A spring in your step?

Scientists develop mechanical leg brace to help take a load off
Peter Ackroyd on Alfred Hitchcock: How London shaped the director's art and obsessions

Peter Ackroyd on Alfred Hitchcock

Ackroyd has devoted his literary career to chronicling the capital and its characters. He tells John Walsh why he chose the master of suspense as his latest subject
Ryan Reynolds interview: The actor is branching out with Nazi art-theft drama Woman in Gold

Ryan Reynolds branches out in Woman in Gold

For every box-office smash in Ryan Reynolds' Hollywood career, there's always been a misconceived let-down. It's time for a rethink and a reboot, the actor tells James Mottram
Why Robin Williams safeguarded himself against a morbid trend in advertising

Stars safeguard against morbid advertising

As film-makers and advertisers make increasing posthumous use of celebrities' images, some stars are finding new ways of ensuring that they rest in peace
The UK horticulture industry is facing a skills crisis - but Great Dixter aims to change all that

UK horticulture industry facing skills crisis

Great Dixter manor house in East Sussex is encouraging people to work in the industry by offering three scholarships a year to students, as well as generous placements
10 best compact cameras

A look through the lens: 10 best compact cameras

If your smartphone won’t quite cut it, it’s time to invest in a new portable gadget
General Election 2015: The masterminds behind the scenes

The masterminds behind the election

How do you get your party leader to embrace a message and then stick to it? By employing these people
Machine Gun America: The amusement park where teenagers go to shoot a huge range of automatic weapons

Machine Gun America

The amusement park where teenagers go to shoot a huge range of automatic weapons
The ethics of pet food: Why are we are so selective in how we show animals our love?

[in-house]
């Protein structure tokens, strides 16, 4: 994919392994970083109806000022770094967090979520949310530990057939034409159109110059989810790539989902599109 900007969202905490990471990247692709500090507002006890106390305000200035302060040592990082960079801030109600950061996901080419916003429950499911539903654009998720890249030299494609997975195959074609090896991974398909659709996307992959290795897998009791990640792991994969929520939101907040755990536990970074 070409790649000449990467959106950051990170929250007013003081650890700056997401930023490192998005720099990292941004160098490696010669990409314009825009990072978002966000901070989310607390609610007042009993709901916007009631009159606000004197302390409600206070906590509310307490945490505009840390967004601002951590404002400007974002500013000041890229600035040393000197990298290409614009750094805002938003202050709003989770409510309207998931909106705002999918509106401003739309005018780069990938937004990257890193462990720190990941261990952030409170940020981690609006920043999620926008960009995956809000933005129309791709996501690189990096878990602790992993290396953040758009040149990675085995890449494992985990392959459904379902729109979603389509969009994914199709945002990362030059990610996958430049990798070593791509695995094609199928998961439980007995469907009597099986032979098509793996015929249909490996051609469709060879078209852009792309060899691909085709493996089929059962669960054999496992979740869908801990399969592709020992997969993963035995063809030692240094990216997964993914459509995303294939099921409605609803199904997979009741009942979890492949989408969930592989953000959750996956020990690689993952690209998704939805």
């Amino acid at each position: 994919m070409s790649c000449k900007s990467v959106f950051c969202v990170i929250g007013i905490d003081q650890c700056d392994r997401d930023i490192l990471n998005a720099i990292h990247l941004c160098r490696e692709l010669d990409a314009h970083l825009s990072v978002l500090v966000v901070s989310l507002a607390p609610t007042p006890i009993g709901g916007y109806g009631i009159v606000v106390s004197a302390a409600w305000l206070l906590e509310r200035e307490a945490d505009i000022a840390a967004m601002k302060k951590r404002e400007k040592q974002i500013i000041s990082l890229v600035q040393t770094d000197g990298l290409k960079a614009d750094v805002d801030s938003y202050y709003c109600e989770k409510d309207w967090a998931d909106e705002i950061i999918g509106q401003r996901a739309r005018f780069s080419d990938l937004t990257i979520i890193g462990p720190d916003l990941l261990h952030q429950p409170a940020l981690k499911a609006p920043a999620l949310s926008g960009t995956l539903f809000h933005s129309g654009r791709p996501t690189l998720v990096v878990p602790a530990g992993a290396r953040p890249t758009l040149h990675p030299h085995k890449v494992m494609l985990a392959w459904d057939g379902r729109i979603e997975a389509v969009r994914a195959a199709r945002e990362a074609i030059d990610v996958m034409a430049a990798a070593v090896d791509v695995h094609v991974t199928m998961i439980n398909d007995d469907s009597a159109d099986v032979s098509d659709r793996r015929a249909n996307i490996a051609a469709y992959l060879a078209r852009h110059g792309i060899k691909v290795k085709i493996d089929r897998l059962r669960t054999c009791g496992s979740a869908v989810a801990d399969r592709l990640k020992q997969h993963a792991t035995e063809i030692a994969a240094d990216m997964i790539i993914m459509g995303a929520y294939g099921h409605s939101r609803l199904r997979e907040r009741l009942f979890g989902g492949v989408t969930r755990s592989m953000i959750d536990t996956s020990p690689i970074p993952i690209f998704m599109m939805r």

The ethics of pet food

Why are we are so selective in how we show animals our love?
How Tansy Davies turned 9/11 into her opera 'Between Worlds'

How a composer turned 9/11 into her opera 'Between Worlds'

Tansy Davies makes her operatic debut with a work about the attack on the Twin Towers. Despite the topic, she says it is a life-affirming piece
11 best bedside tables

11 best bedside tables

It could be the first thing you see in the morning, so make it work for you. We find night stands, tables and cabinets to wake up to
Italy vs England player ratings: Did Andros Townsend's goal see him beat Harry Kane and Wayne Rooney to top marks?

Italy vs England player ratings

Did Townsend's goal see him beat Kane and Rooney to top marks?
Danny Higginbotham: An underdog's tale of making the most of it

An underdog's tale of making the most of it

Danny Higginbotham on being let go by Manchester United, annoying Gordon Strachan, utilising his talents to the full at Stoke and plunging into the world of analysis
Audley Harrison's abusers forget the debt he's due, but Errol Christie will always remember what he owes the police

Steve Bunce: Inside Boxing

Audley Harrison's abusers forget the debt he's due, but Errol Christie will always remember what he owes the police